It is a truth universally acknowledged, that a single man in possession of a good fortune, must be in want of a wife.

Jane Austen, Pride and Prejudice

Quotation marks are unnecessary unless they appear in the original text. The examples above aren’t the only options. The source line—or the epigraph itself, or both—may instead be centered on the page or set flush right. Graphic designers will generally choose something in keeping with the design of the text in the rest of the book.

For example, The Water Dancer, by Ta-Nehisi Coates (One World, 2019), a historical novel set before the American Civil War, features three epigraphs—one for each of three numbered parts. These appear below the part numbers, toward the tops of pages that are otherwise empty:

Epigraph to part 1 of the Water Dancer, by Ta-Nehisi Coates: “I. My part has been to tell the story of the slave. The story of the master never wanted for narrators. Frederick Douglass”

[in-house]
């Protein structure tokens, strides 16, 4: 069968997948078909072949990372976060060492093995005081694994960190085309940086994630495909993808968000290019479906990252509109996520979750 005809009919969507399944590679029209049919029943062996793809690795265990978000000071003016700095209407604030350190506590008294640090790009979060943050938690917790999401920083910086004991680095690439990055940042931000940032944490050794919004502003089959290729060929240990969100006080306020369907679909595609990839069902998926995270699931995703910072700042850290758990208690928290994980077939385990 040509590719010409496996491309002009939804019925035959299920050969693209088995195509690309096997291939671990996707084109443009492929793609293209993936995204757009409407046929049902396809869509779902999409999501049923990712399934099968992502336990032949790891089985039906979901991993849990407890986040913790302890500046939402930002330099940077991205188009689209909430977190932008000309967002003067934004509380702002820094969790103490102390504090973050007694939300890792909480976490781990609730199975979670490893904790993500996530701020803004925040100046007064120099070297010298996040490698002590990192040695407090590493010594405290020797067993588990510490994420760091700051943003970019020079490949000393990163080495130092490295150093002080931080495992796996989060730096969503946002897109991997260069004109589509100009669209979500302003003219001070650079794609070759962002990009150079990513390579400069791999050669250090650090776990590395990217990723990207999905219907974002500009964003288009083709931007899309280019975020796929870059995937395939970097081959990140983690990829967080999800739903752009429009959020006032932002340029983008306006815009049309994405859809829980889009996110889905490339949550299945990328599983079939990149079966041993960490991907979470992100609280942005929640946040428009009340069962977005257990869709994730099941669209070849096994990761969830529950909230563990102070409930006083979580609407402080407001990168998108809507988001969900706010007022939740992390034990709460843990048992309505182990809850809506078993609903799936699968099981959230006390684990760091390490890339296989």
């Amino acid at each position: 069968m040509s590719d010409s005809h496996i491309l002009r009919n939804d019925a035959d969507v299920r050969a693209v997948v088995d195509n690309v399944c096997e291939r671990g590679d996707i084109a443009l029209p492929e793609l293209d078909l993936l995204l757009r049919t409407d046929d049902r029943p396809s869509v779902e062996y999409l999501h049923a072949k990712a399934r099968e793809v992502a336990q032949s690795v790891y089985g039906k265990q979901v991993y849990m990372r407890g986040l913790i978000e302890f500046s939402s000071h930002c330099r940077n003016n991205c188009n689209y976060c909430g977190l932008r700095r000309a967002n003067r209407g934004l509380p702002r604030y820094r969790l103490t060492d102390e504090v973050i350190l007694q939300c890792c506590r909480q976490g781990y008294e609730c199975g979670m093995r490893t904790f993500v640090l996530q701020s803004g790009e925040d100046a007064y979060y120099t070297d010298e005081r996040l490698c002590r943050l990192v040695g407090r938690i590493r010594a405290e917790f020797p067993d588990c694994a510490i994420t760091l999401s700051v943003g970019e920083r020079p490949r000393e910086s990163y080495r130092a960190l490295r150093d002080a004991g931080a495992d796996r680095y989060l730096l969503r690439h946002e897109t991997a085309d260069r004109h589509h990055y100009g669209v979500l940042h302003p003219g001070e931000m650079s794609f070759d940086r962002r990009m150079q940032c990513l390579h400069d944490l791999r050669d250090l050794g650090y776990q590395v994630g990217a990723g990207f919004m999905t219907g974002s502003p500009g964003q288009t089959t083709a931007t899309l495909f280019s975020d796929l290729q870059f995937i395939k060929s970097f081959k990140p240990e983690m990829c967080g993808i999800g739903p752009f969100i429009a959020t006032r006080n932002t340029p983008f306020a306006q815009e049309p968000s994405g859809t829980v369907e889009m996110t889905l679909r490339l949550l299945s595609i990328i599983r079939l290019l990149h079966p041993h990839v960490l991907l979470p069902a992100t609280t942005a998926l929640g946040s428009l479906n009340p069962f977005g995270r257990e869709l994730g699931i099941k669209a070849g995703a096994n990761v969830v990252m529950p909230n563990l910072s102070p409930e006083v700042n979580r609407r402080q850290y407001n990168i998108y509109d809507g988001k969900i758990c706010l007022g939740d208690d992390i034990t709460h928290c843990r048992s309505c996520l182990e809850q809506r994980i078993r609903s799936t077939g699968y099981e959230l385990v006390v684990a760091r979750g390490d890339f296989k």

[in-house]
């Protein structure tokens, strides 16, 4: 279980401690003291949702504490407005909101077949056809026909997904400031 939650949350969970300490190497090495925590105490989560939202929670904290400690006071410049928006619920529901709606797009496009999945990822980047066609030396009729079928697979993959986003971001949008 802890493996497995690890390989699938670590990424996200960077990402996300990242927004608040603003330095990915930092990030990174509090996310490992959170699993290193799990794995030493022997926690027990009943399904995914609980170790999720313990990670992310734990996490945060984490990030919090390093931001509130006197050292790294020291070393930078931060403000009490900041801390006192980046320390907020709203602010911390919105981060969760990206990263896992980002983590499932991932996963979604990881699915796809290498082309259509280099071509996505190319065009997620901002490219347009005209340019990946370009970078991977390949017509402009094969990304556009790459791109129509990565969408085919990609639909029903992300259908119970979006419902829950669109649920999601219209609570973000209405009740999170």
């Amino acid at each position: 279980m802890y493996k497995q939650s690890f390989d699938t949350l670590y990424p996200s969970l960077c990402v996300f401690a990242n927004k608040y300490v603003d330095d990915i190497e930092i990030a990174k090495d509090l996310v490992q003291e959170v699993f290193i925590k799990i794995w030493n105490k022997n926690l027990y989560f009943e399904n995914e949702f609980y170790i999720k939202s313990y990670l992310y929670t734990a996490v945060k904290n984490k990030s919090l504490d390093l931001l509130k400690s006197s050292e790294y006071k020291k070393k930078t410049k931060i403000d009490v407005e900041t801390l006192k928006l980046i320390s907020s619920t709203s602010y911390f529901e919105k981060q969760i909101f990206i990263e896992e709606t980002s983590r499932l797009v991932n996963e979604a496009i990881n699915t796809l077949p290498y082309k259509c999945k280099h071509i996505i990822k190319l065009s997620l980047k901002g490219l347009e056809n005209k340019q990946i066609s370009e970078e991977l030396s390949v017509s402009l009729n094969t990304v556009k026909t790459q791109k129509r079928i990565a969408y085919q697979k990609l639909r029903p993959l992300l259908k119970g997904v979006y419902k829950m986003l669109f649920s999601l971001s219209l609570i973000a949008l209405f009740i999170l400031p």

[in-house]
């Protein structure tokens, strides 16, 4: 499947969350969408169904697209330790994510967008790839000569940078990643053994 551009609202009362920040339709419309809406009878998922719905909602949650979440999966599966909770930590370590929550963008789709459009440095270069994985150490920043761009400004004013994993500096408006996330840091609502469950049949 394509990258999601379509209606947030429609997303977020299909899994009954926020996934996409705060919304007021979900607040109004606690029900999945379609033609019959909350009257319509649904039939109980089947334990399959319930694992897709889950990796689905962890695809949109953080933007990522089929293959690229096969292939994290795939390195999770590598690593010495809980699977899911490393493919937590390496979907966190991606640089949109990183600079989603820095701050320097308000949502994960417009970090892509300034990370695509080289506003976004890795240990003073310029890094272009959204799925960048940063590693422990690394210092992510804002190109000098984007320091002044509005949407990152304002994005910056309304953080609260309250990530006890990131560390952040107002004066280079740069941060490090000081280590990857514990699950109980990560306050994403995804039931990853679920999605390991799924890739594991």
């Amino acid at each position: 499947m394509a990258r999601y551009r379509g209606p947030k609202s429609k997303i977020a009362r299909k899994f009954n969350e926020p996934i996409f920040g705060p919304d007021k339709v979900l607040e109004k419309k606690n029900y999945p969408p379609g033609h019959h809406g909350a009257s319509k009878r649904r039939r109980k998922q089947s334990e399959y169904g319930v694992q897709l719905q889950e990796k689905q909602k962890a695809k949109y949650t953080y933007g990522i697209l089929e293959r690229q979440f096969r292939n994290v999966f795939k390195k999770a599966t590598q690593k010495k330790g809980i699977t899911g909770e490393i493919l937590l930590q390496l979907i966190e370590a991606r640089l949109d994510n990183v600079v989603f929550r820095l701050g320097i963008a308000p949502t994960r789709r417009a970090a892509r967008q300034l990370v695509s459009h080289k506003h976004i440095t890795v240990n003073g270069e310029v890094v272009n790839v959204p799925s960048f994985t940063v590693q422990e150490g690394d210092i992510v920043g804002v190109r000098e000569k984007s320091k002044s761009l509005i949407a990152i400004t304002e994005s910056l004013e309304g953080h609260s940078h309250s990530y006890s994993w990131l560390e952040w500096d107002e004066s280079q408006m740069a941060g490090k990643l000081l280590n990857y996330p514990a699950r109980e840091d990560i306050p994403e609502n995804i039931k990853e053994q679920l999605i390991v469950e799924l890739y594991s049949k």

Book designer Caroline Cunningham uses extra line spacing to take advantage of the open page. The source line is in caps and small caps and in a smaller font—and centered below the quote. These choices make it hard to miss the epigraphs, the first of which announces the novel’s point of view: that of Hiram “Hi” Walker, an enslaved man (or in the language of the novel, one of the “Tasked”) who uses the power of memory to transcend space and time.

Something Old, Something Borrowed

An epigraph can come from just about anywhere, but many of them borrow from classic sources. There are two reasons for this: (1) well-known works need little in the way of attribution, and (2) older, out-of-copyright works can be quoted from without permission.